Ubiquitin is exceptionally stable physically (for example its melting temperature is about 85°C) though not at all metabolically. The authors allude to ubiquitin stability but only in the sense of physical stability. Their in silico approach points to a role of physical stability in accounting for some of the observed effects but it's possible that the physical stability effects are mediated through metabolic instability, which was not examined, or that metabolic stability effects are in play where physical stability is only modestly perturbed.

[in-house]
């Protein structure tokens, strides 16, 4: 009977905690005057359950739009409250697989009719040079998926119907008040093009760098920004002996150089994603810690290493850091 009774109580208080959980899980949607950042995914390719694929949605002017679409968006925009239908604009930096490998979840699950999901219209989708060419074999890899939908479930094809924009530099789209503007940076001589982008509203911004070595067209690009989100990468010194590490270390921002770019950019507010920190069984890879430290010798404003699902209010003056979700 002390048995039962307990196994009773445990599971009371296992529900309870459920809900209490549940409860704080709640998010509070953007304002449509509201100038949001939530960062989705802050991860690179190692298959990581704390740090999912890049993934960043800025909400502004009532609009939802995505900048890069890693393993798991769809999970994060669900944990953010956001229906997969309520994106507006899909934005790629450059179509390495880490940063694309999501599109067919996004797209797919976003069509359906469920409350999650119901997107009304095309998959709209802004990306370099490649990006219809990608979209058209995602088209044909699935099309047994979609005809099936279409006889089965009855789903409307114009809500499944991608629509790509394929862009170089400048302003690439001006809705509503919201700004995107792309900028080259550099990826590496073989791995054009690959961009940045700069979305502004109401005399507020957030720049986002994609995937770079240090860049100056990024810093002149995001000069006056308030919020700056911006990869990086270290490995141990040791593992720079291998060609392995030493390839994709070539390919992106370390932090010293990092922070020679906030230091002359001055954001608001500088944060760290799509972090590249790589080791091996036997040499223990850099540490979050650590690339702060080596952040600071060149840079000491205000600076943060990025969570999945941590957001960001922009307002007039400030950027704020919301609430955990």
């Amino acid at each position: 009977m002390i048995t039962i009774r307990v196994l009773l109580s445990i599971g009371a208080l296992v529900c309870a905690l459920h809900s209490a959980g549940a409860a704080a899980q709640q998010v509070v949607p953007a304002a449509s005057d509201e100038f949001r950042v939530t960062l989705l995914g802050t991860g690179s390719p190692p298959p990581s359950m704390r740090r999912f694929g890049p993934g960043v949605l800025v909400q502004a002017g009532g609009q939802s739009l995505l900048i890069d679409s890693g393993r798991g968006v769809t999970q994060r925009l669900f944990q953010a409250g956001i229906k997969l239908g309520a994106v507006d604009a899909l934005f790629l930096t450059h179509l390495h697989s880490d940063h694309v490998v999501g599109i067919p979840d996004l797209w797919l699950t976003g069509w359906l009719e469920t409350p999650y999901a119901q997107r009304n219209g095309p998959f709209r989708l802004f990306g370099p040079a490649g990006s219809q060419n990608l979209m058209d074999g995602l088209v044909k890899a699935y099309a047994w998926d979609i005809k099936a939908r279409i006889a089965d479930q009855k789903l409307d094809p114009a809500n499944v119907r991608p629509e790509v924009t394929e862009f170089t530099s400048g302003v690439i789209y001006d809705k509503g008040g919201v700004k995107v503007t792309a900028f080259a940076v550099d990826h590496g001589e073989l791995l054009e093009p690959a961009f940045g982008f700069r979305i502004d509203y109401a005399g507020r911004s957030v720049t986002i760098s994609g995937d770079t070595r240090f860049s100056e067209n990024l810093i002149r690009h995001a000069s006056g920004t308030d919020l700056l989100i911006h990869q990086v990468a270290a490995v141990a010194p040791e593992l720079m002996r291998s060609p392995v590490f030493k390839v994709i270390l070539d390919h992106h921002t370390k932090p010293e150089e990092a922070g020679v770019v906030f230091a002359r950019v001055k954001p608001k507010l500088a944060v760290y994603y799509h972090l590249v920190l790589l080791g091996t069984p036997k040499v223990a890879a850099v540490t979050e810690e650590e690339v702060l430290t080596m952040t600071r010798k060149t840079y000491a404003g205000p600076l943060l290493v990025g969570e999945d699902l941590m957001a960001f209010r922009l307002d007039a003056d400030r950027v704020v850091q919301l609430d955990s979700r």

The exceptional physical stability may reflect the need to minimize ubiquitin degradation by the proteasome, an occupational hazard unique to this molecule. If the proteasome fails to unfold ubiquitin, ubiquitin will not be dragged into the core particle and degraded, but rather it will be removed from substrate by deubiquitinating enzymes. This need for ubiquitin to resist the proteasome's mechanical unfolding action could possibly underlie the exceptional physical stability of ubiquitin and some component of its sequence conservation, whether substantial or not. Put differently, it might be reflected to some extent in the fitness landscape of ubiquitin. However, as noted above, unfolding by the proteasome is not equivalent to thermal unfolding (Mol Cell 7:627-37 [2001]; Nat Struct Mol Biol 11:830-7 [2004]), so purely physical studies might miss relevant effects.